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Non Traditional Construction (Part 1)

The Laing Easiform

The Laing Easiform

 

These were constructed by John Laing builders with the first house being built in 1919. They are a fairly common form of construction – they were built by Councils in large estates as they were fairly cheap and quick to build.

We have surveyed many Laing Easiforms in both Bristol and Gloucester. These dwellings can be identified by their tall slender chimney. The chimney tends to protrude from the central wall; however these chimneys often suffer from failure of the render and tend to crack. Laing Easiforms normally have a concrete porch roof above the front door. But the main way to confirm is by entering the loft space and looking at the party wall.This is not made of brick and block as in traditionally constructed houses, but is fairly smooth and grey in appearance.

How were they built?

Surveying these types of property can be a very satisfying experience as they were all constructed in a very similar way. A solid slab foundation was laid, then a mastic asphalt floor covering which acted as a damp proof course. After the floor was dry, metal shuttering was temporarily constructed and concrete was poured into this mould. This was strengthened with reinforcing bars. As these houses are not constructed from panels brought in from elsewhere, and the work is carried out on site, these are called in-situ. Once the concrete walls were in place, the shuttering was removed and the roof could be added. Normally a traditional cut-type roof was used with some bolted trusses to add strength, for instance those found in Brentry. A flat thick roof comprising a concrete slab was sometimes used, such as in Lockleaze.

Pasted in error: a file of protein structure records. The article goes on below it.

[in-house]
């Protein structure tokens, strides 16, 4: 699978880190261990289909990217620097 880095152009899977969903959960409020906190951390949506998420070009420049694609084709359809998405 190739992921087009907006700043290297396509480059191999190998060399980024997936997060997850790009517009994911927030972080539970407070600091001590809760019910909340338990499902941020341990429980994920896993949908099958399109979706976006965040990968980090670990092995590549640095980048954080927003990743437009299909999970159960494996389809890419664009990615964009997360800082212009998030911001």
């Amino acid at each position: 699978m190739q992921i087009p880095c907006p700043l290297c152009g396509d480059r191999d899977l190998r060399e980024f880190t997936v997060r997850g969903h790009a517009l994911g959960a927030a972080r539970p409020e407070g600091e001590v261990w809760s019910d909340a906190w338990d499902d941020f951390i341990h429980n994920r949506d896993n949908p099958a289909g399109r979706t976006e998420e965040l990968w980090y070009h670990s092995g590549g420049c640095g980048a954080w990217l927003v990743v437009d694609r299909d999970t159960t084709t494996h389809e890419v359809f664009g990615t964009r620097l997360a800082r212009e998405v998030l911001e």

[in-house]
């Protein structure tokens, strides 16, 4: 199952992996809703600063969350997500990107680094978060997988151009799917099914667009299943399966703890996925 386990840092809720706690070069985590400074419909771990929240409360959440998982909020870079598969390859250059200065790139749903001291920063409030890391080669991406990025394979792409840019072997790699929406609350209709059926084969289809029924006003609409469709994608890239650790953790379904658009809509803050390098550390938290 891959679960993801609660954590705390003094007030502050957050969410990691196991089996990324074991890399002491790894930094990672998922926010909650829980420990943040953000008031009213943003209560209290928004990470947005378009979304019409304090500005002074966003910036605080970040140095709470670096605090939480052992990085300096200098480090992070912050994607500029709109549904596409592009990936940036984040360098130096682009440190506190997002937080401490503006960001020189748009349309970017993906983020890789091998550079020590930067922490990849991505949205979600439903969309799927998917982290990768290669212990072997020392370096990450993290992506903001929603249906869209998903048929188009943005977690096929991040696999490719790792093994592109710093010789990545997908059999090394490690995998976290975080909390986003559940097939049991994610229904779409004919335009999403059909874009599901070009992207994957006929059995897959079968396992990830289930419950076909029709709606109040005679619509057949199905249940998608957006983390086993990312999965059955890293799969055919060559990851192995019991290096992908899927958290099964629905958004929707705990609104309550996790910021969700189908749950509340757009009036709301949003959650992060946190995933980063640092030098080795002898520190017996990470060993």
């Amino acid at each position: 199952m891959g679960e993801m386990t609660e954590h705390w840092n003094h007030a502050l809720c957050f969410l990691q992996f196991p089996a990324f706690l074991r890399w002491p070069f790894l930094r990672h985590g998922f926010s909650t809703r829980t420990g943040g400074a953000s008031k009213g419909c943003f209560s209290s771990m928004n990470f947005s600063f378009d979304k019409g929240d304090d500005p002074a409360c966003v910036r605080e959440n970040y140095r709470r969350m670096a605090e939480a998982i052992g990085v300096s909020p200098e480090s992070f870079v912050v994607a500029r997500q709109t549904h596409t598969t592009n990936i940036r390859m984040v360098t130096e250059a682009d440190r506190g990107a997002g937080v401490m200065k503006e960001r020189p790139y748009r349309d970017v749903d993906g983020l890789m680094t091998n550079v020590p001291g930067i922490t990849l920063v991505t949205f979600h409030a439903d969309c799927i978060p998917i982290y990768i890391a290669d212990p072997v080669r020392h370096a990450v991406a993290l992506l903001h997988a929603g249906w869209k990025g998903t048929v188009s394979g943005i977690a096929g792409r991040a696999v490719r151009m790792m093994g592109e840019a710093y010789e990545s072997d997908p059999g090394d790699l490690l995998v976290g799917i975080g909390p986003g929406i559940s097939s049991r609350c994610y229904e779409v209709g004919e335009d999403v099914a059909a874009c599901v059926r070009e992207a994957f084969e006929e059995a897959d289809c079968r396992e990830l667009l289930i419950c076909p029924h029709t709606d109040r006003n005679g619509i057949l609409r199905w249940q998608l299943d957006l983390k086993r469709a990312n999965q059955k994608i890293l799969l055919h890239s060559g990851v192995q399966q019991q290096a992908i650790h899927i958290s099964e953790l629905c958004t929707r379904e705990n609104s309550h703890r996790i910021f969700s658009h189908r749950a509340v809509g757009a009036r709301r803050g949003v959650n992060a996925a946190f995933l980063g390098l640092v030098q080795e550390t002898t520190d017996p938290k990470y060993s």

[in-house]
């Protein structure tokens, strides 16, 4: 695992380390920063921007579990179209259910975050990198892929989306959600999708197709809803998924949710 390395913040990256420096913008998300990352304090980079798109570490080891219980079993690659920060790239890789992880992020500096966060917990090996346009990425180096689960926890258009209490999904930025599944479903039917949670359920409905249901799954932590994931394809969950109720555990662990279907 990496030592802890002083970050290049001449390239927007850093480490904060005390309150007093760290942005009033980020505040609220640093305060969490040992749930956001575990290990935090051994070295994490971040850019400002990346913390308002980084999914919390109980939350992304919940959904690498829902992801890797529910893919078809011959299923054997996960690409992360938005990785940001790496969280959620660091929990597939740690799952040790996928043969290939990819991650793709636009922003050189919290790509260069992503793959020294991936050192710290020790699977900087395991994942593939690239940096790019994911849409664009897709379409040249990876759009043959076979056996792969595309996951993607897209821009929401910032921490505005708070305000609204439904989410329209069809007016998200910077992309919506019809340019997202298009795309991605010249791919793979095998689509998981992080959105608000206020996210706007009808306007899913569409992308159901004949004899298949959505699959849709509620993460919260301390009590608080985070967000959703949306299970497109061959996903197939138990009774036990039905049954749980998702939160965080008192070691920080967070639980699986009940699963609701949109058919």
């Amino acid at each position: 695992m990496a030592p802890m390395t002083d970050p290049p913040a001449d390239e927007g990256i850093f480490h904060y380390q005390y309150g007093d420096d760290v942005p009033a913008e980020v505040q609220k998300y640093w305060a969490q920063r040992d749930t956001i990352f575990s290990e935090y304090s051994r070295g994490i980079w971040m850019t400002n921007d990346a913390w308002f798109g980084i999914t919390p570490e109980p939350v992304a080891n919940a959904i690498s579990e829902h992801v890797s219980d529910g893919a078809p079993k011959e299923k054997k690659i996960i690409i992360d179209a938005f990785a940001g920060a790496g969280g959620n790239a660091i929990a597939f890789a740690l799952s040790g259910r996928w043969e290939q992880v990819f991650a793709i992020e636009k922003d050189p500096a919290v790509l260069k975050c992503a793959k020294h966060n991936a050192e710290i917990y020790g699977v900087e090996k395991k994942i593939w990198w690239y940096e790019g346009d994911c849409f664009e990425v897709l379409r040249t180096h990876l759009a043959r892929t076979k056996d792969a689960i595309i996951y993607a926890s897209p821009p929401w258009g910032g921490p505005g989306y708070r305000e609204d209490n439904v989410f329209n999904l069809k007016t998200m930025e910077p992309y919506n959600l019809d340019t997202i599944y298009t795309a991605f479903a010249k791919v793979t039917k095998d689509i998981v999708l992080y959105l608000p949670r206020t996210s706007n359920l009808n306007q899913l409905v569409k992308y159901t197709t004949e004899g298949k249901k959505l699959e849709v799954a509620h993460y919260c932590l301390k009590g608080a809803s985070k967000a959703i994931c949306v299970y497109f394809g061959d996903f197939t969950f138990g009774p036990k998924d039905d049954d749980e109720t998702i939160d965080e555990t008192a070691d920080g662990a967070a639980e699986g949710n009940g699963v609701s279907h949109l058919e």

What are the associated problems?

Laing Easiforms were not considered to be defective under the Housing Act and as a result can be mortgageable. Hence they are one of the few types of non traditional construction where a mortgage may be obtained! But With every rule there are the exceptions and the most common is the pre 1940’s Laing Easiform. Their construction had thinner walls, with 3” of poured in-situ concrete,  a 2” cavity and then a 3” inner skin – which is very thin by any standard. Some of these are still present in Lockleaze in Bristol and these are seldom mortgageable. The post-war properties were of  thicker walled construction, with  3 ½ ” concrete, a 2” cavity and a 3 ½” inner wall,  such as many of those found in Bishopsworth.

When we survey a Laing Easiform, one of the obvious problems is corrosion of the embedded metal. This is often characterised by horizontal cracking along the reinforcement lines. This may be repaired cost effectively depending on the extent of cracking that is apparent. It is a subjective call as to whether the extent of cracking is cost effective to repair; most suffer some level of cracking.

The other commonly occurring problem is the quantity of asbestos that is often used in the construction.For example, the soffits were originally of asbestos cement boarding, which has often been hidden by new UPVC. The loft hatches were again asbestos boarding, as were the under stairs cupboards. Many of the ducts and boxings-in were also cement type board and thermoplastic tiles were often used to finish the floor.